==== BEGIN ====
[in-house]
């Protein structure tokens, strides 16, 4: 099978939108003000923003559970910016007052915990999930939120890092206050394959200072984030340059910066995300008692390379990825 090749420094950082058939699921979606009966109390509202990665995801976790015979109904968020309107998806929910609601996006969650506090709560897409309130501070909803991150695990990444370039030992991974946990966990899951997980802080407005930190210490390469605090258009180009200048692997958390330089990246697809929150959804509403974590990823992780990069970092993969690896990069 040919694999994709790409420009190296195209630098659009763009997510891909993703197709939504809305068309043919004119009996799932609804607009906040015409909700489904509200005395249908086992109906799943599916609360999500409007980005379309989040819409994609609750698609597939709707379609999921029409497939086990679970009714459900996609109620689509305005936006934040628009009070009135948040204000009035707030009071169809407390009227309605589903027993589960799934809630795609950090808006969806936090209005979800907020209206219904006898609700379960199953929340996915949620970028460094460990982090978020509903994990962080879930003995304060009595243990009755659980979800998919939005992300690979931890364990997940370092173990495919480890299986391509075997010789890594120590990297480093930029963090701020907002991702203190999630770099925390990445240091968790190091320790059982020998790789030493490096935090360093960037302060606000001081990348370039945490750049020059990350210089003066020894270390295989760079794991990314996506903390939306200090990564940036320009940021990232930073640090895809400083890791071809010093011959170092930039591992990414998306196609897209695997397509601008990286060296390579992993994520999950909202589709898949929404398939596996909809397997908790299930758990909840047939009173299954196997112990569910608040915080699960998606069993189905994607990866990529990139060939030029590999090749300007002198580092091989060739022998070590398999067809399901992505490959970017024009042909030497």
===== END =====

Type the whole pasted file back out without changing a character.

[in-house]
């Protein structure tokens, strides 16, 4: 099978939108003000923003559970910016007052915990999930939120890092206050394959200072984030340059910066995300008692390379990825 090749420094950082058939699921979606009966109390509202990665995801976790015979109904968020309107998806929910609601996006969650506090709560897409309130501070909803991150695990990444370039030992991974946990966990899951997980802080407005930190210490390469605090258009180009200048692997958390330089990246697809929150959804509403974590990823992780990069970092993969690896990069 040919694999994709790409420009190296195209630098659009763009997510891909993703197709939504809305068309043919004119009996799932609804607009906040015409909700489904509200005395249908086992109906799943599916609360999500409007980005379309989040819409994609609750698609597939709707379609999921029409497939086990679970009714459900996609109620689509305005936006934040628009009070009135948040204000009035707030009071169809407390009227309605589903027993589960799934809630795609950090808006969806936090209005979800907020209206219904006898609700379960199953929340996915949620970028460094460990982090978020509903994990962080879930003995304060009595243990009755659980979800998919939005992300690979931890364990997940370092173990495919480890299986391509075997010789890594120590990297480093930029963090701020907002991702203190999630770099925390990445240091968790190091320790059982020998790789030493490096935090360093960037302060606000001081990348370039945490750049020059990350210089003066020894270390295989760079794991990314996506903390939306200090990564940036320009940021990232930073640090895809400083890791071809010093011959170092930039591992990414998306196609897209695997397509601008990286060296390579992993994520999950909202589709898949929404398939596996909809397997908790299930758990909840047939009173299954196997112990569910608040915080699960998606069993189905994607990866990529990139060939030029590999090749300007002198580092091989060739022998070590398999067809399901992505490959970017024009042909030497």